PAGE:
Inspecting the Unexpected
Posted by Dirck on 21 July, 2015
Time for a pen repair yarn! This story actually begins before the vacation; it extends into that period because if a wait for parts. I got an email from a fellow who had a couple of his grandfather’s pens that wanted some attention before they’d do their thing. One, a Parker Vacumatic, was helpfully labelled as such, and based on the symptoms described it sounded like a pretty standard diaphragm replacement. The other only declared itself as a Sheaffer, and the filler just wasn’t right on it.
This sets me back a little. I’m still not able to deal with the later versions of Sheaffer’s vacuum fillers, and so I asked if he could send some pictures along. What I got put my mind somewhat at rest…
…because that band is doesn’t appear on any of the daunting pens. Looking at it, I was pretty confident that it was a Touchdown Admiral, and they’re darlings to fix. However, a subsequent picture made me, as a favourite author puts it, stretch my eyes a little:
“I think I may have to charge for a replacement part,” I wrote back. I was, alas, correct. Let me show you the picture I took of the old part and its replacement:
We call this the filler tube, and it attaches by a screw to the blind cap (a look at the instructions will give a sense of it in operation). At some point, as far as I can make out, the sac in the pen ruptured, and the pen was left alone long enough for the ink to cement the tube to the inside of the barrel. How it managed this without also corroding the dickens out of the tube and the sac protector that lives inside the tube I cannot say, but the tube was pretty firmly stuck in the barrel when I got it. Subsequently, someone tried to fill the pen, and after managing to unscrew the blind cap from the barrel, they yonked on it hard enough to tear away the end of the tube.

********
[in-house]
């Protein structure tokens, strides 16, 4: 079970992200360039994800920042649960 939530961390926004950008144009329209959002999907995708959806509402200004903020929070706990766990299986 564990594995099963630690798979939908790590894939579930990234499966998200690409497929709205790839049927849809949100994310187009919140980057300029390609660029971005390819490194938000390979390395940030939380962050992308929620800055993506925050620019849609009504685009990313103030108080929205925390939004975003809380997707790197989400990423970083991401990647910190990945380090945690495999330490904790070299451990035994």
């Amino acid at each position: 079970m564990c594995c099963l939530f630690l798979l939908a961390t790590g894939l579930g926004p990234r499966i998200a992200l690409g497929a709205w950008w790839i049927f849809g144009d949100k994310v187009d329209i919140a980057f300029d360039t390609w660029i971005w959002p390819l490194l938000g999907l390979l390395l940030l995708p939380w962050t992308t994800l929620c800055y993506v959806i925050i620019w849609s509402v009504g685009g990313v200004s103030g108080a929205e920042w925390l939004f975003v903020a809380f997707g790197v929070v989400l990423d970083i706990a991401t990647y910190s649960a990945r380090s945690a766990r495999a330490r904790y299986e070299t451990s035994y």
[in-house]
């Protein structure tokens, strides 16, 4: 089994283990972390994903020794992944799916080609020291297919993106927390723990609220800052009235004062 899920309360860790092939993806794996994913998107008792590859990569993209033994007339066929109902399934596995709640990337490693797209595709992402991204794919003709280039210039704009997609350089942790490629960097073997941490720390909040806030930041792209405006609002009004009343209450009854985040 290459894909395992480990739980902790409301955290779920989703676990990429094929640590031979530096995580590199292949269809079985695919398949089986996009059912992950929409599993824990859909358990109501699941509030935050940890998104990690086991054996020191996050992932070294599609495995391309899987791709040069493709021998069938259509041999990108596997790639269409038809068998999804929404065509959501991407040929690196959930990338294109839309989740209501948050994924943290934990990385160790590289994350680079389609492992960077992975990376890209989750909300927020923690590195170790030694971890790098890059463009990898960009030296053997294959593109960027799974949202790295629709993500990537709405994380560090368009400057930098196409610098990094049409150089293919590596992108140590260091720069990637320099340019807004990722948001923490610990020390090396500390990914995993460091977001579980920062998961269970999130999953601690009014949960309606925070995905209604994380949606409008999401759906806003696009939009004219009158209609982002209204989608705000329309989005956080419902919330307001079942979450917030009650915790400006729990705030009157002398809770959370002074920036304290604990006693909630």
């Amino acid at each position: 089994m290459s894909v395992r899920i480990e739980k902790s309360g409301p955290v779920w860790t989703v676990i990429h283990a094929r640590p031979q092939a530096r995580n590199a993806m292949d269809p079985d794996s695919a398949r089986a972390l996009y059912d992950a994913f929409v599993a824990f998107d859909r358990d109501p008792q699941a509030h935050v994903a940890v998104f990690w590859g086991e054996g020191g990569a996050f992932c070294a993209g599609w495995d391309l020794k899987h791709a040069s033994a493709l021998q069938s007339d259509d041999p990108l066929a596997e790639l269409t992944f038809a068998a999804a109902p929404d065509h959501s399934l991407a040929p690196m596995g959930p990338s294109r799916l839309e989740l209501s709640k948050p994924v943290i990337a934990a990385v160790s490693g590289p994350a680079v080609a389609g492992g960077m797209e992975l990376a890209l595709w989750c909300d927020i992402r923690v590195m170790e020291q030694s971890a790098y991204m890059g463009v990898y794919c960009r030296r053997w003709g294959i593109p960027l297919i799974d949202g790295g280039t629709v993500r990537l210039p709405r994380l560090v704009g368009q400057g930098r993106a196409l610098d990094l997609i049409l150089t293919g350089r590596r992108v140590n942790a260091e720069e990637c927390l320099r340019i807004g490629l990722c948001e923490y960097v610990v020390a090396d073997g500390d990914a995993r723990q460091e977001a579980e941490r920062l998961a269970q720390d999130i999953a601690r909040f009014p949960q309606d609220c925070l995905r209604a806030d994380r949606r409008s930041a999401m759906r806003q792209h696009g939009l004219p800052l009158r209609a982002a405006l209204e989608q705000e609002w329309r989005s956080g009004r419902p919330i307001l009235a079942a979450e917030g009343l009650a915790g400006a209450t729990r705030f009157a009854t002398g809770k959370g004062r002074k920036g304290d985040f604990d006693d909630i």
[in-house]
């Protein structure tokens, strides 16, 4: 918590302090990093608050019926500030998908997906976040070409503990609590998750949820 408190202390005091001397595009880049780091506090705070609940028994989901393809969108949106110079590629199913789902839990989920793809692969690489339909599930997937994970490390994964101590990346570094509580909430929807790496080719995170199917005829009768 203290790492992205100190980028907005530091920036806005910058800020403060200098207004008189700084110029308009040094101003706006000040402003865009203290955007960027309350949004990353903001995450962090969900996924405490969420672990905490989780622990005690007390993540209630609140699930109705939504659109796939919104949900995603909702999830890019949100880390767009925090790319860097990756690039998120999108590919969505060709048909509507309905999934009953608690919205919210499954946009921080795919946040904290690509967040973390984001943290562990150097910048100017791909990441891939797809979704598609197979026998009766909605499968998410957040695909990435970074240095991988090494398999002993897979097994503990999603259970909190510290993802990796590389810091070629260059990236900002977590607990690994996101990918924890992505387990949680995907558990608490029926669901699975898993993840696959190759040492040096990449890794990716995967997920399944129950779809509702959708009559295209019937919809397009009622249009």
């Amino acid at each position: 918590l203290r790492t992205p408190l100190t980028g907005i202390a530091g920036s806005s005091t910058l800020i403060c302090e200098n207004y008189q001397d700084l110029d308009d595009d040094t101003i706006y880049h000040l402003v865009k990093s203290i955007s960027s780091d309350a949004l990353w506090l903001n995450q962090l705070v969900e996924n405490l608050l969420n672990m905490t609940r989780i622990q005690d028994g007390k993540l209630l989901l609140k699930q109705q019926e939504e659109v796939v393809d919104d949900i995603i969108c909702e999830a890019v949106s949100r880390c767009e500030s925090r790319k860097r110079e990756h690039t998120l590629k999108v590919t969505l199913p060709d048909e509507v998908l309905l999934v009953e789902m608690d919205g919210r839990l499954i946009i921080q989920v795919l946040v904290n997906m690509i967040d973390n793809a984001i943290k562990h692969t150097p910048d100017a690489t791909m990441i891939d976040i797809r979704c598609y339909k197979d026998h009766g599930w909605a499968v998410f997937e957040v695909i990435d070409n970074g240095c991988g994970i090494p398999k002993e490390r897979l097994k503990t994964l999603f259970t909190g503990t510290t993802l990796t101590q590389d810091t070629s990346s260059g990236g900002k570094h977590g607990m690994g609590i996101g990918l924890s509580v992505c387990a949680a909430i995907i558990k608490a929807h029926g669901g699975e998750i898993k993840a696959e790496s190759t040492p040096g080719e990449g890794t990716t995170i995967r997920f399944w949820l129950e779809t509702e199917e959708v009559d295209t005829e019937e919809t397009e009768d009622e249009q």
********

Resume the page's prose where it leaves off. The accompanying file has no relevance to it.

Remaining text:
Savour that last phrase for a moment. Conjure the scene in your imagination. Now… how does this happen without any other damage to the pen? How is it that the metal of the tube gives way before the more tenuous connection of screw threads to plastic strips away, or before the relatively weak adhesive of ink fails? It’s baffling. All the moreso because the tube, stuck in the barrel, let go with a very light tap.
Mystery aside, the pen presented no serious opposition. The usual big struggle with this model, the removal of the elderly o-ring from its place in the barrel’s tail, was actually a little easier than average. There was a little bit of smoothing wanted on the point, which is unusual in a Sheaffer of this age, but since it was an heirloom and had giving me a good story to tell, that was thrown in for free. It and the Vacumatic are both home now, serving a new generation. Hopefully, as an older pen, the Admiral is going to settle down and stop doing strange stunts.